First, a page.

Make dry January last longer than a wet weekend
If you joined those who decided to do “dry January”, you are by now in the very early stages of your 31-day journey.
Whether the journey is looking tougher or easier than it seemed at the start, here are a few tips to help you along the way, based on my own experience.
First, you need to accept you will encounter various triggers to make you want to drink.
Your brain has a remarkable learning system which remembers that, say, it’s five o’clock in the evening and you normally have a drink in the next couple of hours.
Or you’re in the kitchen making dinner and it says “hey, isn’t this when you get to have a glass (the euphemism for two glasses) of wine” as you work? Your brain has learned when to expect a drink and it triggers the urge.
The main thing to remember is that this is normal and that urges usually pass within 20 minutes – often more quickly – as long as you don’t dwell on them. Allowing that urge to pass through without giving in to it or running away from it is called “urge surfing”.
Here’s another trap: imagining that everybody but you is having a fantastic time throwing back the booze in warmth and conviviality. Well, first of all, if drinking is normal for them it’s just giving them a normal time.
It only looks fantastic to you because you are not drinking.
And as for the idea that everybody else is having a drink and you’re some sort of freak, about one fifth of adults never drink at all – and lots of them are doing just fine when it comes to warmth and conviviality.
Also, there is a growing trend among young people of not drinking. Remembering this can help when you feel like you’re the only person in the world who isn’t having a drink.
Be prepared also to experience ambivalence, which is a feature of the experience of dropping anything you are dependent on. By ambivalence I mean arguing with yourself over whether you need to do this dry January thing at all. Isn’t it all a bit much, really? How can it help your quality of life not to drink? That’s one side.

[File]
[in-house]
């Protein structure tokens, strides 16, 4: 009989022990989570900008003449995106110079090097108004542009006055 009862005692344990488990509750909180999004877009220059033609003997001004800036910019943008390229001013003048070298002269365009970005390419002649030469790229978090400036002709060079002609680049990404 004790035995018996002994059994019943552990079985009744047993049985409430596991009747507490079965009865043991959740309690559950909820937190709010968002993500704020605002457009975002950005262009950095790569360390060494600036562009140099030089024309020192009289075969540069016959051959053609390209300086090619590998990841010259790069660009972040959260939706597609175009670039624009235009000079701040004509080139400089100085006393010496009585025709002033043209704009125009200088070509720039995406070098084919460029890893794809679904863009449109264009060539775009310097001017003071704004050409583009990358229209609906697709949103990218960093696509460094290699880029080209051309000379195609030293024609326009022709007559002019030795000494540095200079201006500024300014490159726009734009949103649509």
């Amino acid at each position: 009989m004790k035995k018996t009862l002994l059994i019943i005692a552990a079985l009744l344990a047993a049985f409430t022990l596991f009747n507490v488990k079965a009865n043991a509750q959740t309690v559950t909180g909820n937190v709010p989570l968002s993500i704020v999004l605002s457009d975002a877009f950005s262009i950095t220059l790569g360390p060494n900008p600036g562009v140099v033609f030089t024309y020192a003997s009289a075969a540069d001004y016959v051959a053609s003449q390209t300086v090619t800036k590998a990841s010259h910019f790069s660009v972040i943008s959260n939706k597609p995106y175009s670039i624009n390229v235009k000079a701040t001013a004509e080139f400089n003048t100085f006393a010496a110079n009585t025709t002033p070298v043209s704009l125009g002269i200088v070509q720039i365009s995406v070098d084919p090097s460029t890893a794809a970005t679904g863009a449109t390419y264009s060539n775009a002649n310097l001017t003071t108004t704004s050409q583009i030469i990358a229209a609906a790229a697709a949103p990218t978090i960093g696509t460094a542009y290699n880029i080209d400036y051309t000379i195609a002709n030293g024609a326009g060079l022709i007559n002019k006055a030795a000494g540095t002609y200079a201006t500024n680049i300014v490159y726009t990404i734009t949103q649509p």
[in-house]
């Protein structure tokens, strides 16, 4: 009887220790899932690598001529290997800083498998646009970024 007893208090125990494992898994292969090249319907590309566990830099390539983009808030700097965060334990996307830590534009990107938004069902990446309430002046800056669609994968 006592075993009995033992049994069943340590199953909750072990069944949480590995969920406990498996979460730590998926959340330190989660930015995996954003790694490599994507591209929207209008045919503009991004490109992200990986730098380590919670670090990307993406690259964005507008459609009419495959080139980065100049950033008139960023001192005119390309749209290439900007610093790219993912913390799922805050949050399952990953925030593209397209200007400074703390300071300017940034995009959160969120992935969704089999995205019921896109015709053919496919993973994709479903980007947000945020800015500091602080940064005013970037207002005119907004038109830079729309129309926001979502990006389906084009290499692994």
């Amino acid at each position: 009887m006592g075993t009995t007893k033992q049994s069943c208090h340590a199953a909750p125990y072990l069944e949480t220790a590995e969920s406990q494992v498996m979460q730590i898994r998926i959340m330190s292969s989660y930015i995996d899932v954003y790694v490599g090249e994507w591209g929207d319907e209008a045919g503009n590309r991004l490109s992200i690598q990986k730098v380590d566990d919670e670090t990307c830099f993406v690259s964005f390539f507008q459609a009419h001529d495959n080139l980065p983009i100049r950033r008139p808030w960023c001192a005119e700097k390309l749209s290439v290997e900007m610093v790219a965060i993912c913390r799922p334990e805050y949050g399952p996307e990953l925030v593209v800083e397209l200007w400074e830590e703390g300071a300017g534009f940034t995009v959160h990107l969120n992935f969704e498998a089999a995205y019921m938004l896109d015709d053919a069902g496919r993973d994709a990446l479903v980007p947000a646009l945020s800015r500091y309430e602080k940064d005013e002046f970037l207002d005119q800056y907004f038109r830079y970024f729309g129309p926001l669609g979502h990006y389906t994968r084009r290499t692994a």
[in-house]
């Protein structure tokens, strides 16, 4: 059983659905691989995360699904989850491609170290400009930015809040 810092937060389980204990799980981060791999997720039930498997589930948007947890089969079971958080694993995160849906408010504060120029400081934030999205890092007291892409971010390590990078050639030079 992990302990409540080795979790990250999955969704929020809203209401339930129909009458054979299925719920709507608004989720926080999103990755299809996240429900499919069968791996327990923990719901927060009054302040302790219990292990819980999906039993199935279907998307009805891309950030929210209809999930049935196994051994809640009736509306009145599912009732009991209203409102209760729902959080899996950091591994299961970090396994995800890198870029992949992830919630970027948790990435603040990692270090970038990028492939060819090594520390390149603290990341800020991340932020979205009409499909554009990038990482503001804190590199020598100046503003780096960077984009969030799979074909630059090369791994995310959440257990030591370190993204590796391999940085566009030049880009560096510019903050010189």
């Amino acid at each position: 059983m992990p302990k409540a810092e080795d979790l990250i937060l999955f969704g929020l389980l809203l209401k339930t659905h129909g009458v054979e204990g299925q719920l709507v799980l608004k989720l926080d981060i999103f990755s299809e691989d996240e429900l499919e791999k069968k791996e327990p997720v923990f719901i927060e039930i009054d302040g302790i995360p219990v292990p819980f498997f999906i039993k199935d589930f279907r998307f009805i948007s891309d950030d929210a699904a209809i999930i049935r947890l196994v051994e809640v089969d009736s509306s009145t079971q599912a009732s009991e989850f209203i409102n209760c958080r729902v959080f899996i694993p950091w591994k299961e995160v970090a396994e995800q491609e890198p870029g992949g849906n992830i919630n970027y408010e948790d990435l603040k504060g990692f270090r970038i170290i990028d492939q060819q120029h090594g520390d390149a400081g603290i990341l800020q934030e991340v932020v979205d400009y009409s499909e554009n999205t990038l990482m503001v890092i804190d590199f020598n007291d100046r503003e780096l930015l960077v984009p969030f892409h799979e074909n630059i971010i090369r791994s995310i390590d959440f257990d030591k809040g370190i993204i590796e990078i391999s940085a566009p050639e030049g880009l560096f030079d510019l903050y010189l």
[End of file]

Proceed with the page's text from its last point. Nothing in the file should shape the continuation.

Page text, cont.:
Then, on the other side, your brain says well, actually, it’s not all a bit much at all – it’s something I choose to do because I think it might be good for me and I don’t have to convince you anyway.
Ambivalence is one of the traps that leads to people falling off the wagon so you need to sidestep these arguments, and keep your sights firmly set on January 31st. I mentioned triggers at the start. A practical strategy for dealing with these triggers is to substitute other experiences for drinking.
These can include drinking tonic water or sparkling water instead of alcohol, watching Netflix without falling asleep, going to movies, walking or running on Saturday morning when you would ordinarily be nursing a hangover, or any of the trillions of other things that we can actually do besides drinking.
If these experiences seem absolutely ridiculous to you compared to downing a glass of wine or a pint, you might be more fond of the drink than is good for you. Give the alternative experiences a chance.
If drinking is normal for them it’s just giving them a normal time. It only looks fantastic to you because you are not drinking
You could do worse than make a habit of glancing at the tiredofthinkingaboutdrinking blog which I recommended here before. Its author, Belle Robertson, takes a humorous and common-sense view of ditching the drink, combined with a full awareness of the tricks the mind, which she calls “wolfie”, likes to play.
I’m also a fan of Jason Vale’s book Kick the Drink . . . Easily!.
I stopped drinking for a year on a whim (though I had been moving tentatively towards that whim for the previous year) five years ago.
Ever since then, on January 1st, I wonder if it’s time to take it up again, can’t make up my mind (there’s that ambivalence) and give myself another 12 months.
Happy new year.
Padraig O’Morain is accredited by the Irish Association for Counselling and Psychotherapy.